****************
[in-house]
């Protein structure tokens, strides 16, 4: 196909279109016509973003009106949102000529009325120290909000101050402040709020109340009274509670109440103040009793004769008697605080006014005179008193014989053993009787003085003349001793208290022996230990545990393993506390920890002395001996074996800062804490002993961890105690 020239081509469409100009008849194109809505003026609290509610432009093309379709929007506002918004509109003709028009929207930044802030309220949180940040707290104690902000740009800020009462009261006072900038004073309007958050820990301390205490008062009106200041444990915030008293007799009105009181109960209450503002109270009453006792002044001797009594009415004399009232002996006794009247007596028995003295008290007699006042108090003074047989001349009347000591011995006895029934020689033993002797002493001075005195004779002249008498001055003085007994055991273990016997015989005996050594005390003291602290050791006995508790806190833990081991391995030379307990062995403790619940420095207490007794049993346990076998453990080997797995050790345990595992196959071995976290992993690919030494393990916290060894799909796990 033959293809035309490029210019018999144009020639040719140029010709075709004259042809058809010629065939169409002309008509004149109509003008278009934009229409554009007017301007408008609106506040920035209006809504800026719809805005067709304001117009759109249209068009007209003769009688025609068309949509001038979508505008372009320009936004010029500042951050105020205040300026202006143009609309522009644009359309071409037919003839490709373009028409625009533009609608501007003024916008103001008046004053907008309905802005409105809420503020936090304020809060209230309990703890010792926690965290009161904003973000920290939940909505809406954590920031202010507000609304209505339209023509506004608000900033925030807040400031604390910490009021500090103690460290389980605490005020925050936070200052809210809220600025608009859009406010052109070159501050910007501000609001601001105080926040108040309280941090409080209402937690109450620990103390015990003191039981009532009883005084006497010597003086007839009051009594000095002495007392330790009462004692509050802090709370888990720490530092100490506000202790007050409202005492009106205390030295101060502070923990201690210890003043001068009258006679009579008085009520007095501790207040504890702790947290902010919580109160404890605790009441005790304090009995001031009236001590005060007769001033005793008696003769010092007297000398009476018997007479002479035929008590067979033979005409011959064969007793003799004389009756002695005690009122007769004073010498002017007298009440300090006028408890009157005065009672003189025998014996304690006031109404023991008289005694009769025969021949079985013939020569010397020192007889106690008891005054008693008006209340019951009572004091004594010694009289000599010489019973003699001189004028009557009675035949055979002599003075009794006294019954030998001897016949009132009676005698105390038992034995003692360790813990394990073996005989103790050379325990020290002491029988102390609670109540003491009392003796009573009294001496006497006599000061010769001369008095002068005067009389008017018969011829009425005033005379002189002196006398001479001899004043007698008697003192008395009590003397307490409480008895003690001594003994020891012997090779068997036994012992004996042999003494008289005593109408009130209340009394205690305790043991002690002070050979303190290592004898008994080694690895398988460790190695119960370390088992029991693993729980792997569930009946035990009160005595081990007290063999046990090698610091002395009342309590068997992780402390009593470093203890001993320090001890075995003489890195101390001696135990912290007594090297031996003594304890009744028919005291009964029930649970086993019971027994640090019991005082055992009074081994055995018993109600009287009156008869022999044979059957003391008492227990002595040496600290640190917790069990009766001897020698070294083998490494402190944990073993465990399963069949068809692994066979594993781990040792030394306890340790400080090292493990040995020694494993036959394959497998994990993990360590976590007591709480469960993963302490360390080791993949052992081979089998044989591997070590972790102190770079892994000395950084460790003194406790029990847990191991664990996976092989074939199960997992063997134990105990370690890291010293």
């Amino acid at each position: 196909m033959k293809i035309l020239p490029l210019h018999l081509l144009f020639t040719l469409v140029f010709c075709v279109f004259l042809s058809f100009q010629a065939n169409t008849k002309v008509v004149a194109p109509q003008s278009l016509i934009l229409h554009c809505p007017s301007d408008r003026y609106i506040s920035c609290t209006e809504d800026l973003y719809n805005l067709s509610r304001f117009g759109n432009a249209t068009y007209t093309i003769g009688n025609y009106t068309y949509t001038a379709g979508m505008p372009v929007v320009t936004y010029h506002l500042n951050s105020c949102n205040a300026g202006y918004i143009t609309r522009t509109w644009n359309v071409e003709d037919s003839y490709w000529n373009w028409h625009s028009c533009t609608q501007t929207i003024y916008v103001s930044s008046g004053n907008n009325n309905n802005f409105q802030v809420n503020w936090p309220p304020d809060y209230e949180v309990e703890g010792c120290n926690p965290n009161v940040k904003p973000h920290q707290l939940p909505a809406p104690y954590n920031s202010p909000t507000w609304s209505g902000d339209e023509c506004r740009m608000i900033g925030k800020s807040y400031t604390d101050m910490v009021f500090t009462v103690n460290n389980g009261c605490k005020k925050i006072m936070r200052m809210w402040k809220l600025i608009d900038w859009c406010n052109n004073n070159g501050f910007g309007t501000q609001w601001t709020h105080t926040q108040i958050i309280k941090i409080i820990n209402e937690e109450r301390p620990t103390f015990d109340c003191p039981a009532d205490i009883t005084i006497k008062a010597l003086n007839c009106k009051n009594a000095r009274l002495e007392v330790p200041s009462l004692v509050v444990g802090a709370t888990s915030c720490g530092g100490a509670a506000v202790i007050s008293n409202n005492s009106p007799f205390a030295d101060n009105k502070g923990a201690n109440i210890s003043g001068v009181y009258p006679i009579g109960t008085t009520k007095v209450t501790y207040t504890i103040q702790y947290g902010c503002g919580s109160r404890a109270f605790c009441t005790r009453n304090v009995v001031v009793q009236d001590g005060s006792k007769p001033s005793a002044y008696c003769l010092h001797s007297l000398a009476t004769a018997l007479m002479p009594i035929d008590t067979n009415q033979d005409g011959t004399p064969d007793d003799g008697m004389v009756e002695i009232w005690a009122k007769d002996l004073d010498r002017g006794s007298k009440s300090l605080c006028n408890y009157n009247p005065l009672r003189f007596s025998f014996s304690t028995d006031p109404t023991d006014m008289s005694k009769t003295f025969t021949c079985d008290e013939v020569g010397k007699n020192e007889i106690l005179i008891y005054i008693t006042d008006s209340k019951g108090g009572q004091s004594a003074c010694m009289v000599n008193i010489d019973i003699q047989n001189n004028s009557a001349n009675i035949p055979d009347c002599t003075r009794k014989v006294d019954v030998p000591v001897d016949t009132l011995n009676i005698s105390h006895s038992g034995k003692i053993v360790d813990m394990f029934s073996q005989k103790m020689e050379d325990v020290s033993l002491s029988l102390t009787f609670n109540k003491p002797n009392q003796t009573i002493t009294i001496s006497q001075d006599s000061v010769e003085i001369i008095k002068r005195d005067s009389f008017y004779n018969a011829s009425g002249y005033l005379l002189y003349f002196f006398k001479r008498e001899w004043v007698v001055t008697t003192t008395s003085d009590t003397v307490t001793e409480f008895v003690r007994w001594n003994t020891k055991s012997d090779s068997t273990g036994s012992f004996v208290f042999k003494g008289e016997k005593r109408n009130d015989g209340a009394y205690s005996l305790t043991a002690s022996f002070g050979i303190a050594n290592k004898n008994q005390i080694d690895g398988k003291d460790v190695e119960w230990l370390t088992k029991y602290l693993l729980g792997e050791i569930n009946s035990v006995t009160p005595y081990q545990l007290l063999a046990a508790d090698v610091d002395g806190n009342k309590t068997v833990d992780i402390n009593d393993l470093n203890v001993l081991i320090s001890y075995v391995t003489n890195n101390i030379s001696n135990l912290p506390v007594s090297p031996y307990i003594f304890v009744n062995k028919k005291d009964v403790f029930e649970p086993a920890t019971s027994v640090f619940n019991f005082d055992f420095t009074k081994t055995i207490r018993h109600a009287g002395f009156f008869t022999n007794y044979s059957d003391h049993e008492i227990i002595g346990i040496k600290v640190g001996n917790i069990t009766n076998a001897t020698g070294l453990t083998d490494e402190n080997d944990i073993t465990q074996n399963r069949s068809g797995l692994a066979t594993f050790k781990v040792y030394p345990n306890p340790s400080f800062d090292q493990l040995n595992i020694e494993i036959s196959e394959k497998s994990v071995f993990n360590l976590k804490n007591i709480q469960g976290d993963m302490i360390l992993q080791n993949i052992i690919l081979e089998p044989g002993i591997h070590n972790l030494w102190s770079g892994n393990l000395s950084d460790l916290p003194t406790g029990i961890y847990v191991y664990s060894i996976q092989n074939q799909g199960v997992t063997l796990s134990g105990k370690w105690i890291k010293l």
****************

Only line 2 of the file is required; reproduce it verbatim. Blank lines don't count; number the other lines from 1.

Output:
């Protein structure tokens, strides 16, 4: 196909279109016509973003009106949102000529009325120290909000101050402040709020109340009274509670109440103040009793004769008697605080006014005179008193014989053993009787003085003349001793208290022996230990545990393993506390920890002395001996074996800062804490002993961890105690 020239081509469409100009008849194109809505003026609290509610432009093309379709929007506002918004509109003709028009929207930044802030309220949180940040707290104690902000740009800020009462009261006072900038004073309007958050820990301390205490008062009106200041444990915030008293007799009105009181109960209450503002109270009453006792002044001797009594009415004399009232002996006794009247007596028995003295008290007699006042108090003074047989001349009347000591011995006895029934020689033993002797002493001075005195004779002249008498001055003085007994055991273990016997015989005996050594005390003291602290050791006995508790806190833990081991391995030379307990062995403790619940420095207490007794049993346990076998453990080997797995050790345990595992196959071995976290992993690919030494393990916290060894799909796990 033959293809035309490029210019018999144009020639040719140029010709075709004259042809058809010629065939169409002309008509004149109509003008278009934009229409554009007017301007408008609106506040920035209006809504800026719809805005067709304001117009759109249209068009007209003769009688025609068309949509001038979508505008372009320009936004010029500042951050105020205040300026202006143009609309522009644009359309071409037919003839490709373009028409625009533009609608501007003024916008103001008046004053907008309905802005409105809420503020936090304020809060209230309990703890010792926690965290009161904003973000920290939940909505809406954590920031202010507000609304209505339209023509506004608000900033925030807040400031604390910490009021500090103690460290389980605490005020925050936070200052809210809220600025608009859009406010052109070159501050910007501000609001601001105080926040108040309280941090409080209402937690109450620990103390015990003191039981009532009883005084006497010597003086007839009051009594000095002495007392330790009462004692509050802090709370888990720490530092100490506000202790007050409202005492009106205390030295101060502070923990201690210890003043001068009258006679009579008085009520007095501790207040504890702790947290902010919580109160404890605790009441005790304090009995001031009236001590005060007769001033005793008696003769010092007297000398009476018997007479002479035929008590067979033979005409011959064969007793003799004389009756002695005690009122007769004073010498002017007298009440300090006028408890009157005065009672003189025998014996304690006031109404023991008289005694009769025969021949079985013939020569010397020192007889106690008891005054008693008006209340019951009572004091004594010694009289000599010489019973003699001189004028009557009675035949055979002599003075009794006294019954030998001897016949009132009676005698105390038992034995003692360790813990394990073996005989103790050379325990020290002491029988102390609670109540003491009392003796009573009294001496006497006599000061010769001369008095002068005067009389008017018969011829009425005033005379002189002196006398001479001899004043007698008697003192008395009590003397307490409480008895003690001594003994020891012997090779068997036994012992004996042999003494008289005593109408009130209340009394205690305790043991002690002070050979303190290592004898008994080694690895398988460790190695119960370390088992029991693993729980792997569930009946035990009160005595081990007290063999046990090698610091002395009342309590068997992780402390009593470093203890001993320090001890075995003489890195101390001696135990912290007594090297031996003594304890009744028919005291009964029930649970086993019971027994640090019991005082055992009074081994055995018993109600009287009156008869022999044979059957003391008492227990002595040496600290640190917790069990009766001897020698070294083998490494402190944990073993465990399963069949068809692994066979594993781990040792030394306890340790400080090292493990040995020694494993036959394959497998994990993990360590976590007591709480469960993963302490360390080791993949052992081979089998044989591997070590972790102190770079892994000395950084460790003194406790029990847990191991664990996976092989074939199960997992063997134990105990370690890291010293």